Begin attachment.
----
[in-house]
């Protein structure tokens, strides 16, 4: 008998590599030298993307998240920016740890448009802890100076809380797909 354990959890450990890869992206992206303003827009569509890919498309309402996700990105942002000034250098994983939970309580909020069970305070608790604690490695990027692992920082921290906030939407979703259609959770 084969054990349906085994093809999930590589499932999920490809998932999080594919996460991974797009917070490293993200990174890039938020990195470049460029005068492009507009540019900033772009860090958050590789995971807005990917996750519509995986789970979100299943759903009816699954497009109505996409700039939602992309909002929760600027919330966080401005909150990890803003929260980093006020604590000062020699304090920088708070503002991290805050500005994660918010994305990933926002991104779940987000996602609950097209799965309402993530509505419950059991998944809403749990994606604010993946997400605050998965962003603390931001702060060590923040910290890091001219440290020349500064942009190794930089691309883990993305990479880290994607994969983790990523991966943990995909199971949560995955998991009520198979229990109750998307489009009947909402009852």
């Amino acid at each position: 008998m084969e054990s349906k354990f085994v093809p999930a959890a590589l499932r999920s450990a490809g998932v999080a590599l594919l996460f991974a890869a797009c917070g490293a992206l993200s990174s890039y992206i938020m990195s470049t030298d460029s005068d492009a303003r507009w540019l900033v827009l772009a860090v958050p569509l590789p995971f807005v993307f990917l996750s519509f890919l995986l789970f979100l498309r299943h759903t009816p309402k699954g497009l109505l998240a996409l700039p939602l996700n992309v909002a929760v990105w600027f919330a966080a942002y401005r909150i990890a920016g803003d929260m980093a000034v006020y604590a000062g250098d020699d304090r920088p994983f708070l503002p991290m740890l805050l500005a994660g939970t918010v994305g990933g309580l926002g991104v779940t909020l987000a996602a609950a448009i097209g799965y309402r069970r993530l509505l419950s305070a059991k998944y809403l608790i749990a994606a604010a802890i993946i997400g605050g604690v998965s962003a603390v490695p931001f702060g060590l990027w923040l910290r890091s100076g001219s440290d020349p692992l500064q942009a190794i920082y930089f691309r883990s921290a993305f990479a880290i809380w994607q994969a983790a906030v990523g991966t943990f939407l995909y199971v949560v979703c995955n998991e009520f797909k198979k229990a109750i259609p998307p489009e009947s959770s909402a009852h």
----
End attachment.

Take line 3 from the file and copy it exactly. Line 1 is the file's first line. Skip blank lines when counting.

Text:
């Amino acid at each position: 008998m084969e054990s349906k354990f085994v093809p999930a959890a590589l499932r999920s450990a490809g998932v999080a590599l594919l996460f991974a890869a797009c917070g490293a992206l993200s990174s890039y992206i938020m990195s470049t030298d460029s005068d492009a303003r507009w540019l900033v827009l772009a860090v958050p569509l590789p995971f807005v993307f990917l996750s519509f890919l995986l789970f979100l498309r299943h759903t009816p309402k699954g497009l109505l998240a996409l700039p939602l996700n992309v909002a929760v990105w600027f919330a966080a942002y401005r909150i990890a920016g803003d929260m980093a000034v006020y604590a000062g250098d020699d304090r920088p994983f708070l503002p991290m740890l805050l500005a994660g939970t918010v994305g990933g309580l926002g991104v779940t909020l987000a996602a609950a448009i097209g799965y309402r069970r993530l509505l419950s305070a059991k998944y809403l608790i749990a994606a604010a802890i993946i997400g605050g604690v998965s962003a603390v490695p931001f702060g060590l990027w923040l910290r890091s100076g001219s440290d020349p692992l500064q942009a190794i920082y930089f691309r883990s921290a993305f990479a880290i809380w994607q994969a983790a906030v990523g991966t943990f939407l995909y199971v949560v979703c995955n998991e009520f797909k198979k229990a109750i259609p998307p489009e009947s959770s909402a009852h």